In the last few weeks it had become reasonably quiet on the Bitcoin stock exchanges. Since the beginning of the year, the price has more or less fluctuated around the 230 US dollar mark. Last week, however, the Bitcoin price reached the USD 257 mark again for the first time. The decisive factor, however, is not the brand itself, but the rapid pace. One can say that within a few hours the rate had risen by 10 percent. The theories for the price rise are manifold.

However, one thing must be mentioned in advance: As spectacular as the price development sounds, it is also “normal”. Normal in the sense that such volatility occurs more frequently in crypto currencies.

Many observers and market participants are now saying that the forthcoming Grexit is the reason for the current price development. We already reported a few weeks ago that Bitcoin could be a parallel currency or alternative for the current crisis. Greek Finance Minister Janis Varoufakis was also concerned about this issue. On his blog in February 2014 he wrote an entry entitled “Bitcoin: A flawed currency construct with a useful lesson for the euro zone”. In this article he compares the digital currency with the gold standard of the 1920s and 1930s. The economist warns: “The Bitcoin is a hardcore version of the gold standard.” For him, Bitcoin is even more dangerous than the euro. As an alternative, he also proposes a digital currency, which is, however, controlled by the state: FT-coins (“Future Taxes”).

The online edition of “Die Welt” takes a closer look at this construct by Janis Varoufakis and concludes: “The Athenian’s plan is therefore an intellectually exciting construct, but will probably remain an illusion. It seems more realistic that the Bitcoins, reviled by Varoufakis, are rediscovered.”

A rediscovery of the Bitcoins

Why should Bitcoins experience a rediscovery in this context? A look at recent history gives us the answer. In 2013, during the financial crisis, Cyprus first introduced a restriction on monetary transactions and then even a partial expropriation of savers. Half of the assets in excess of 100,000 euros were withheld in order to restructure the state budget.

  • Exactly the same procedure now threatens Greece. Citizens would then have only limited access to their assets and transfers abroad would be controlled by public authorities and would have to be authorised.
  • Aaron König sees a way in which savers could evade these controls: “For Greek savers it could very well be interesting to exchange part of their money for Bitcoins in order to avoid impending capital controls.
  • After all, the digital currency cannot be blocked, confiscated or controlled. Greek citizens would thus have an ideal opportunity to circumvent the imminent capital controls.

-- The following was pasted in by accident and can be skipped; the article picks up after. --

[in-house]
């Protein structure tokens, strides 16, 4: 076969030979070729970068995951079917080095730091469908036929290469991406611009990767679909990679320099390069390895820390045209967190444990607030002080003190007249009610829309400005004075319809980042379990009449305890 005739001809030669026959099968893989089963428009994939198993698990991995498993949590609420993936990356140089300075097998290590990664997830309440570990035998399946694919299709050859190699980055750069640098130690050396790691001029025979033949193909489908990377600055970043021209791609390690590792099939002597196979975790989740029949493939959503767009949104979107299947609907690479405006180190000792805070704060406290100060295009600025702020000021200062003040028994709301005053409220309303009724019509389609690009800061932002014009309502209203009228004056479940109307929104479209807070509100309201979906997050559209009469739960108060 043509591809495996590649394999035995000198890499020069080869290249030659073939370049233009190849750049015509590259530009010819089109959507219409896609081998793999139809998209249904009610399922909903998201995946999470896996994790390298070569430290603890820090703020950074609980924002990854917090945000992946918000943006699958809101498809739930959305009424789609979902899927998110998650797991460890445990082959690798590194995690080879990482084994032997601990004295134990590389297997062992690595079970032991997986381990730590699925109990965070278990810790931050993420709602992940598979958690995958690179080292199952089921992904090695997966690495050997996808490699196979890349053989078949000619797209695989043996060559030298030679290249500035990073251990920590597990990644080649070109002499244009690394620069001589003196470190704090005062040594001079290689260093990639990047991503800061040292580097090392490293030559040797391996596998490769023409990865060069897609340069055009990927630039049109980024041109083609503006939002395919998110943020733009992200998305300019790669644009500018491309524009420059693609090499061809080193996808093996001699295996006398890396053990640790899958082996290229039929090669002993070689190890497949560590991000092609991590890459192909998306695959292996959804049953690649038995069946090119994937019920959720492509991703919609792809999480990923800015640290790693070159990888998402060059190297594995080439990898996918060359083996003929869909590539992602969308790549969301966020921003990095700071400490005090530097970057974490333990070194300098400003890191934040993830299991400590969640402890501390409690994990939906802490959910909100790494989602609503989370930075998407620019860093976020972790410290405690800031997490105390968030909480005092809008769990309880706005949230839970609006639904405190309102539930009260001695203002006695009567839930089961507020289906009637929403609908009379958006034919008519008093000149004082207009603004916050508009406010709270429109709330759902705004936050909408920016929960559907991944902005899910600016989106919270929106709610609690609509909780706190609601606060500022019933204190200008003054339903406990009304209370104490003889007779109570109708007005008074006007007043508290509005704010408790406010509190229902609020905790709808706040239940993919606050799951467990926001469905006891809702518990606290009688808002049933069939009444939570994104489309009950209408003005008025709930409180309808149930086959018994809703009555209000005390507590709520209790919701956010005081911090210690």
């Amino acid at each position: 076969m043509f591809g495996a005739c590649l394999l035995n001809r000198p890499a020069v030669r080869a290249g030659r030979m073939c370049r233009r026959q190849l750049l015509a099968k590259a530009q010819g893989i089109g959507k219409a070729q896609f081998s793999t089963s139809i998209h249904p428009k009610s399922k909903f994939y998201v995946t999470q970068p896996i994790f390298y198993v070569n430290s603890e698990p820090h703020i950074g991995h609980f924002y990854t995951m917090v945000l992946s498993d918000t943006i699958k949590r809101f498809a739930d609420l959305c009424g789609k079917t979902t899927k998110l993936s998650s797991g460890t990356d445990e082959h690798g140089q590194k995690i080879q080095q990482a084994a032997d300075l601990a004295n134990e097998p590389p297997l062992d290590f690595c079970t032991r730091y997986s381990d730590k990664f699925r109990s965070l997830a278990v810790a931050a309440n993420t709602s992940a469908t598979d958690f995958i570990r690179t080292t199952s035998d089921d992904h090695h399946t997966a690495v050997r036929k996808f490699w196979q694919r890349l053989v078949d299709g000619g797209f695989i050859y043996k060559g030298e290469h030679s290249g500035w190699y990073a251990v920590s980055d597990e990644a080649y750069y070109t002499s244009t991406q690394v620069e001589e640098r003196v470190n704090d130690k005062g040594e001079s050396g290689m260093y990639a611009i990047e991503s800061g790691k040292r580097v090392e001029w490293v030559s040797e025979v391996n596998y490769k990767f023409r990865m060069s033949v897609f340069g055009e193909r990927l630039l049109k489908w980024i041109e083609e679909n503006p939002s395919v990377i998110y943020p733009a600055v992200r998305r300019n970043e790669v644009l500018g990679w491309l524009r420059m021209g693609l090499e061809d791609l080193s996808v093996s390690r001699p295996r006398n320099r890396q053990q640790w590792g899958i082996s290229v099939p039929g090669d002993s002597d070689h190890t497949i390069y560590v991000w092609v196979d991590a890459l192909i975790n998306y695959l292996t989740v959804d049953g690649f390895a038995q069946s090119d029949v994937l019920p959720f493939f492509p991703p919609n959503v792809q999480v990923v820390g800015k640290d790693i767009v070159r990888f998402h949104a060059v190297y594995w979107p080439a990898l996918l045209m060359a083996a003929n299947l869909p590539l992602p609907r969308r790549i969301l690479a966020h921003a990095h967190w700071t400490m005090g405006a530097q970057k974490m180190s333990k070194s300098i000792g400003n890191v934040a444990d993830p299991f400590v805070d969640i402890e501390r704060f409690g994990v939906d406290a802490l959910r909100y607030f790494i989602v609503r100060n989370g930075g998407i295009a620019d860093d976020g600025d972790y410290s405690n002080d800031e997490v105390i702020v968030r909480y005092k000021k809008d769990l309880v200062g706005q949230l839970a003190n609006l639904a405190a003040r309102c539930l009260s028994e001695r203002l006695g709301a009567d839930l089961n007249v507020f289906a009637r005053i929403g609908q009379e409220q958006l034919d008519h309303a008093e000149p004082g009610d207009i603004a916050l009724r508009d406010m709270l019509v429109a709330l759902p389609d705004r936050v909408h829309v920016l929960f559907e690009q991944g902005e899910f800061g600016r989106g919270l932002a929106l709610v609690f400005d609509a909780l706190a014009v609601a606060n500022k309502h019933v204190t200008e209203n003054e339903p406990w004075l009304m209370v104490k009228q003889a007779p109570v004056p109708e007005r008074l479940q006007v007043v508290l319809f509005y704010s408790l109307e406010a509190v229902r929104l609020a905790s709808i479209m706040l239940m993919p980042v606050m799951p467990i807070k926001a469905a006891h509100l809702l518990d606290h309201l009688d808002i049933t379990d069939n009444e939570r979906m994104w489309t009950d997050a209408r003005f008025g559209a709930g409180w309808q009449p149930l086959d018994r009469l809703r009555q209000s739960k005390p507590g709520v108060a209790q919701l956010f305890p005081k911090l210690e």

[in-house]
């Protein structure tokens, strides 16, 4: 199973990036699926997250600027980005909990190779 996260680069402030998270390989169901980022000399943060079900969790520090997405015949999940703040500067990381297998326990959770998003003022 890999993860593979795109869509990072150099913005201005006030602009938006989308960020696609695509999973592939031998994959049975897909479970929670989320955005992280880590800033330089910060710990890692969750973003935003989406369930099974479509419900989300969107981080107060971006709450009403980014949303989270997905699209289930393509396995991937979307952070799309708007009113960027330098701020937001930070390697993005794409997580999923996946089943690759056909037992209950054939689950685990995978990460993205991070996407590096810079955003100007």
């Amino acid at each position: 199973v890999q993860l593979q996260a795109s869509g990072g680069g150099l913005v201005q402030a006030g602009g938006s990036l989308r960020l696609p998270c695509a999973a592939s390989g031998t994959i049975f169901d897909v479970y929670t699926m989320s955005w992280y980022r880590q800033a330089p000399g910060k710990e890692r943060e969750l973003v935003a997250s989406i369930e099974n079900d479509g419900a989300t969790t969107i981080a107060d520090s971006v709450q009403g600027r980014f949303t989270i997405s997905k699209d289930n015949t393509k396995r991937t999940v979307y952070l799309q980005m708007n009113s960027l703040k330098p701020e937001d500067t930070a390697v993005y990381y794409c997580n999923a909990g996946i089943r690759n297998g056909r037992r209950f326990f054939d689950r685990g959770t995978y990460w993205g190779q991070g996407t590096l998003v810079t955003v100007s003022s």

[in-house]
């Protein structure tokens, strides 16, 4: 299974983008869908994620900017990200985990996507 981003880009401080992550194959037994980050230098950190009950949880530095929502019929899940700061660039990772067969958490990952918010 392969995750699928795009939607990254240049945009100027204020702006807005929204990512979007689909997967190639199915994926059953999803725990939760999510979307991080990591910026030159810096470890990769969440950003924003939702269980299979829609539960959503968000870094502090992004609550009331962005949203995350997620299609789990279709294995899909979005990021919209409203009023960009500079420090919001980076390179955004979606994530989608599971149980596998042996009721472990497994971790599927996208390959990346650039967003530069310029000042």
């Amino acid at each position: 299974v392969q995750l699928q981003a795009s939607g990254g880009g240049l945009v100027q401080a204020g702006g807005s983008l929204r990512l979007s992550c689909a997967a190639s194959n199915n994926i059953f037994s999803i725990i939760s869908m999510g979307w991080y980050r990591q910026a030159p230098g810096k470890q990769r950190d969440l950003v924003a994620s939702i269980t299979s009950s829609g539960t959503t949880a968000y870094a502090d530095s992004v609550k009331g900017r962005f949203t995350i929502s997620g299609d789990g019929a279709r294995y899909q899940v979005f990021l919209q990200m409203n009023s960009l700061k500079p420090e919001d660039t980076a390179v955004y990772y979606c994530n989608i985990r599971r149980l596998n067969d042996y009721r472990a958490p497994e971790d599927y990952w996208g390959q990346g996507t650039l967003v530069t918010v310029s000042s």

But does Bitcoin help anyone if the acceptance in daily trade is rather low? Yes, because with Bitcoin debit cards, users can use their Bitcoin Wallet to withdraw the respective local currency from any ATM. And all this without any government controls.

Greeks buy Bitcoins

Oliver Flaskämper, Managing Director of the trading centre, reports increased turnover on the Bitcoin exchanges: “In recent weeks, more and more people from Greece have registered”. The situation reminds him of the Cyprus crisis in 2013. He also attributes the price increase of the last weeks to the current debates: “We attribute this above all to the concerns in the market that Grexit, i.e. Greece’s withdrawal from the euro, is imminent.

Back in the wake of the Cyprus crisis, the Bitcoin price also rose from 20 euros to over 160 euros within a short period of time. But then it fell again by 50 percent within a few weeks.

In contrast to Flaskämper’s statement, other European Bitcoin stock exchanges, such as Kraken or LocalBitcoins, do not report any special occurrences in the registration of Greek persons: “We do not see any significant increase in Greek user numbers that deviate from normal trading. Although the entire BTC/EUR trade has picked up somewhat, it still corresponds to the traditional trend,” says Max Edin of LocalBitcoins. In fact, both the number of transactions and the trading volume of

Bitcoins have been rising steadily for over a year

Edin therefore doubts that the current price increase has anything to do directly with increased activity from Greece: “The volume from Greece is so small in comparison to the total volume that it cannot trigger any significant price movement”. Jesse Powell CEO of Krake also confirms this: “It is difficult to say what influence Greece had on the increased trading volume, or whether it was ultimately a matter of speculation. He then warns: “If it turns out that the price increase was purely speculative and the Greek theory does not prove true, the price will probably not be able to continue the current trend”. Other experts have a similar view. For them, the current situation in Greece has at most a psychological effect. Even during the Cyprus crisis, not all citizens suddenly exchanged their money for Bitcoin. There was a general increase in the value of many assets.

At the moment, however, it looks as if the Bitcoin share price has bottomed out after the dramatic slump. The Greece discussion has certainly contributed to Bitcoin’s regaining public focus. But another steep rise is probably not imminent. Timothy Enneking, manager of the Crypto Currency Fund, takes a similar view: “The price has been stable for so long that it was time for it to rise. Greece may have had an additional psychological effect.”